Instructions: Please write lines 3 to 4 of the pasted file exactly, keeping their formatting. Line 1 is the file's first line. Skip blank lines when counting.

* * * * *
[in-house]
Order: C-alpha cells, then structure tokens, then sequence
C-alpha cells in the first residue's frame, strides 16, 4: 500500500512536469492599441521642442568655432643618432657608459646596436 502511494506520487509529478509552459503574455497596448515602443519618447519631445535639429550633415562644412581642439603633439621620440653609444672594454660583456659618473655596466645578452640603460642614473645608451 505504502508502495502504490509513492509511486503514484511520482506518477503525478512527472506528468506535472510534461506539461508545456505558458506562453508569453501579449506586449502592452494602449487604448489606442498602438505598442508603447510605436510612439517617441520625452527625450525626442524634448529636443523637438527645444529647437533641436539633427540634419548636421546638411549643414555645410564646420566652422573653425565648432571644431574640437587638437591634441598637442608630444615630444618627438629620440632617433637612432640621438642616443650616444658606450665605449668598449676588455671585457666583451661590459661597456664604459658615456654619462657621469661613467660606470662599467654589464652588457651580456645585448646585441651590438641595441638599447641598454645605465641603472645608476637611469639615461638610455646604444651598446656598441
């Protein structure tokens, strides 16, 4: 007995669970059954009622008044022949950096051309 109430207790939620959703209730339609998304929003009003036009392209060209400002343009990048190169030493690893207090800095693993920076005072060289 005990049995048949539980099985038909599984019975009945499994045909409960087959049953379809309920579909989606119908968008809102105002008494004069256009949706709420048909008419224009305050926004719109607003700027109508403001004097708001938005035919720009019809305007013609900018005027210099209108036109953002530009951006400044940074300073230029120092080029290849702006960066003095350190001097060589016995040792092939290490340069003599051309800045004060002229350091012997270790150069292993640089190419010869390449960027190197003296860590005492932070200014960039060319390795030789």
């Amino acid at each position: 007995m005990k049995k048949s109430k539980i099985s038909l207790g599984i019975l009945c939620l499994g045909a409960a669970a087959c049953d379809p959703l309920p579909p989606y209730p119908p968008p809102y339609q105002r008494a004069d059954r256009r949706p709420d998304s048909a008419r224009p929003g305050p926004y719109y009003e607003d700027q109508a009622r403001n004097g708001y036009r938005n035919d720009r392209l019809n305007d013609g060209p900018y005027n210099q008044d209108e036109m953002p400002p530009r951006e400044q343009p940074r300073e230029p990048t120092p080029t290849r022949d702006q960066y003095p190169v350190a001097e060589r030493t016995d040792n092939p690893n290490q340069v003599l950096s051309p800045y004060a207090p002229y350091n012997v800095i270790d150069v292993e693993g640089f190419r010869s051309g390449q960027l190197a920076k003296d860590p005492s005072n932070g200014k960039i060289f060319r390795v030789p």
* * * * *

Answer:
C-alpha cells in the first residue's frame, strides 16, 4: 500500500512536469492599441521642442568655432643618432657608459646596436 502511494506520487509529478509552459503574455497596448515602443519618447519631445535639429550633415562644412581642439603633439621620440653609444672594454660583456659618473655596466645578452640603460642614473645608451 505504502508502495502504490509513492509511486503514484511520482506518477503525478512527472506528468506535472510534461506539461508545456505558458506562453508569453501579449506586449502592452494602449487604448489606442498602438505598442508603447510605436510612439517617441520625452527625450525626442524634448529636443523637438527645444529647437533641436539633427540634419548636421546638411549643414555645410564646420566652422573653425565648432571644431574640437587638437591634441598637442608630444615630444618627438629620440632617433637612432640621438642616443650616444658606450665605449668598449676588455671585457666583451661590459661597456664604459658615456654619462657621469661613467660606470662599467654589464652588457651580456645585448646585441651590438641595441638599447641598454645605465641603472645608476637611469639615461638610455646604444651598446656598441
């Protein structure tokens, strides 16, 4: 007995669970059954009622008044022949950096051309 109430207790939620959703209730339609998304929003009003036009392209060209400002343009990048190169030493690893207090800095693993920076005072060289 005990049995048949539980099985038909599984019975009945499994045909409960087959049953379809309920579909989606119908968008809102105002008494004069256009949706709420048909008419224009305050926004719109607003700027109508403001004097708001938005035919720009019809305007013609900018005027210099209108036109953002530009951006400044940074300073230029120092080029290849702006960066003095350190001097060589016995040792092939290490340069003599051309800045004060002229350091012997270790150069292993640089190419010869390449960027190197003296860590005492932070200014960039060319390795030789």